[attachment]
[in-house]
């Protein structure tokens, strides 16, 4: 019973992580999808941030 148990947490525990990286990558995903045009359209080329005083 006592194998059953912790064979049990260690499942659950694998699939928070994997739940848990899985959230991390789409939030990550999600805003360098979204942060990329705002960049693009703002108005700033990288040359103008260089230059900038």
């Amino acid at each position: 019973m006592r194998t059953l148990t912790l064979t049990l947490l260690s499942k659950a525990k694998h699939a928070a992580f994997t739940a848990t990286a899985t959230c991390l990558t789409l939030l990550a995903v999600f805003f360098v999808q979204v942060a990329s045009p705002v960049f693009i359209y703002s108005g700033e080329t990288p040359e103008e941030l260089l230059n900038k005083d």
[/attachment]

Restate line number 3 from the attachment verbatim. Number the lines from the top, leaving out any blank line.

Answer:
């Amino acid at each position: 019973m006592r194998t059953l148990t912790l064979t049990l947490l260690s499942k659950a525990k694998h699939a928070a992580f994997t739940a848990t990286a899985t959230c991390l990558t789409l939030l990550a995903v999600f805003f360098v999808q979204v942060a990329s045009p705002v960049f693009i359209y703002s108005g700033e080329t990288p040359e103008e941030l260089l230059n900038k005083d």